Kansas medical specialist explains why teens are at higher risk for car crashes

KANSAS CITY, Kan. - In the past week, at least three Kansas City area teens have died in car crashes. Dr. Lore Nelson, a specialist in adolescent medicine with the University of Kansas Medical Center, explains that a teenager's brain development can be a contributing factor.

Studies show that human brain development is not mature until people approach their early 20s. Experts say that's why many teenagers often believe they are invincible and are not able to consider potential consequences to their actions.

Nelson has treated many teenagers who have survived traumatic car crashes and accidents.

"The frontal cortex, the part of the brain in the forehead area, is where a person makes judgments and decisions," she explained. "In a teenager, that part of the brain is not fully developed until they are in their early or mid-20s."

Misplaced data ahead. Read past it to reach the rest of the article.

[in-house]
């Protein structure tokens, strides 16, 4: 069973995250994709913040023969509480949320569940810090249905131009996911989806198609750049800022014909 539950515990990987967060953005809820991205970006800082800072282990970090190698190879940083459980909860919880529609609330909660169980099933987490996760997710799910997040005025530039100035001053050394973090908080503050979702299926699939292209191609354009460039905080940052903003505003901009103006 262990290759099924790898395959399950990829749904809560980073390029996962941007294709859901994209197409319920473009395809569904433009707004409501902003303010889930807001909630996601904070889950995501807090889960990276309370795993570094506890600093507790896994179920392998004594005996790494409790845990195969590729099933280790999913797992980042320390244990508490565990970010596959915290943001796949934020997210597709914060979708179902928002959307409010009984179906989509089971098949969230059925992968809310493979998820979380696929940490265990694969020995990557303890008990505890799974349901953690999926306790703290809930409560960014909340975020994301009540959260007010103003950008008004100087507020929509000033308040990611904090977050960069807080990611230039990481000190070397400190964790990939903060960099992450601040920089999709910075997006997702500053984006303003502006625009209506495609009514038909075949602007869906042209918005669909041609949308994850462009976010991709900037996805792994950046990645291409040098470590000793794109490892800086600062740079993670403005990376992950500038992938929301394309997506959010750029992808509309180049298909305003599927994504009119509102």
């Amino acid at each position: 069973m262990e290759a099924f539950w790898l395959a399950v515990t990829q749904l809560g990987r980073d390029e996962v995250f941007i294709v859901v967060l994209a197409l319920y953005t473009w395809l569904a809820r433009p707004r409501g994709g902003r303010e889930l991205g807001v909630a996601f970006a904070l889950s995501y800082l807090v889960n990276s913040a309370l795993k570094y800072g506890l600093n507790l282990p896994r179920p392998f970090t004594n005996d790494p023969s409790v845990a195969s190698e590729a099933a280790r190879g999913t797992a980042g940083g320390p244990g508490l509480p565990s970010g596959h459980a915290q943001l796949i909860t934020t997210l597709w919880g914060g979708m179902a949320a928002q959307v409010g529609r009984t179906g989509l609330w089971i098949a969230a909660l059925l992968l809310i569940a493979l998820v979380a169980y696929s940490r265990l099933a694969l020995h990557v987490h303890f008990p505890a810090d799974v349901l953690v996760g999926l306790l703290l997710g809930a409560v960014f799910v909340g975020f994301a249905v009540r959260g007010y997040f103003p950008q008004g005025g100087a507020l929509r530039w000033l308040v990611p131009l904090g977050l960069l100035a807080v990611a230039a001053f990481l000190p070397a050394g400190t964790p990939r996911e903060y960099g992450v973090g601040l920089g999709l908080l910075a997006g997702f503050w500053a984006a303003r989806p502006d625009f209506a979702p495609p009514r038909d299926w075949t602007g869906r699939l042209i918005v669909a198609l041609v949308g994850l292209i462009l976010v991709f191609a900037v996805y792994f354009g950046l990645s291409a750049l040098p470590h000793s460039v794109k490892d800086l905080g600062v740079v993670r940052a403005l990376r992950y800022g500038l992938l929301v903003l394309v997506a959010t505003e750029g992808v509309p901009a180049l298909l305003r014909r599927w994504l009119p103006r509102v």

Liza Clough, 17, knows the pain and sorrow a teenager's death can bring to a family. Her brother died following a bicycle accident in 2005.

Jake Clough was wearing his helmet, riding his bicycle, when he mistakenly failed to stop at a stop sign and was hit by a car. He died a month later from unrelated complications to the bicycle accident. He was 15.

"I miss him everyday and I think about him everyday," Liza said. "I think he would remind other teens to be safe like he was and wear their bicycle helmets."

Jake's family set up the Head Strong for Jake Foundation, which gives away free bicycle helmets to children.

Since 205 they have donated 9,000 helmets. To learn more about the foundation visit http://headstrongforJake.org.

Nelson said there is no way to rush the development of a teenager's brain. She said that since teenagers are often impulsive and take risks, she recommends parents to be aware of that and do what they can to help the teenager avoid situations that could be deadly or dangerous.

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